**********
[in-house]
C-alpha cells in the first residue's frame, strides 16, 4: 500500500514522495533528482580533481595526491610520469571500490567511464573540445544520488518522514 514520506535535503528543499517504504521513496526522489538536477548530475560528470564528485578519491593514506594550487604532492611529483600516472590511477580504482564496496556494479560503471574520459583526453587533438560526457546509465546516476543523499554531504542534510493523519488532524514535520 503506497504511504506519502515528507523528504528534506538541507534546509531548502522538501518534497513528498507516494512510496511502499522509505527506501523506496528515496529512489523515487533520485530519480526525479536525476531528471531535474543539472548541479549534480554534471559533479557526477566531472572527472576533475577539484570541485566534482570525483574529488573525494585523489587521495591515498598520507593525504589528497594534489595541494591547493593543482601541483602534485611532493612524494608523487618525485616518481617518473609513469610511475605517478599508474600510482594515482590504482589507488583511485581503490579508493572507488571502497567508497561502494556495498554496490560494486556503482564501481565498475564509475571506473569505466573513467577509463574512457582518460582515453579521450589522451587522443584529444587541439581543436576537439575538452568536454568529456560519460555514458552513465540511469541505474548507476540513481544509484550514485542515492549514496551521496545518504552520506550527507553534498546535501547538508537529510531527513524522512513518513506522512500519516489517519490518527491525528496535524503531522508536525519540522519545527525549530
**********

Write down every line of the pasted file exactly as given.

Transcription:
[in-house]
C-alpha cells in the first residue's frame, strides 16, 4: 500500500514522495533528482580533481595526491610520469571500490567511464573540445544520488518522514 514520506535535503528543499517504504521513496526522489538536477548530475560528470564528485578519491593514506594550487604532492611529483600516472590511477580504482564496496556494479560503471574520459583526453587533438560526457546509465546516476543523499554531504542534510493523519488532524514535520 503506497504511504506519502515528507523528504528534506538541507534546509531548502522538501518534497513528498507516494512510496511502499522509505527506501523506496528515496529512489523515487533520485530519480526525479536525476531528471531535474543539472548541479549534480554534471559533479557526477566531472572527472576533475577539484570541485566534482570525483574529488573525494585523489587521495591515498598520507593525504589528497594534489595541494591547493593543482601541483602534485611532493612524494608523487618525485616518481617518473609513469610511475605517478599508474600510482594515482590504482589507488583511485581503490579508493572507488571502497567508497561502494556495498554496490560494486556503482564501481565498475564509475571506473569505466573513467577509463574512457582518460582515453579521450589522451587522443584529444587541439581543436576537439575538452568536454568529456560519460555514458552513465540511469541505474548507476540513481544509484550514485542515492549514496551521496545518504552520506550527507553534498546535501547538508537529510531527513524522512513518513506522512500519516489517519490518527491525528496535524503531522508536525519540522519545527525549530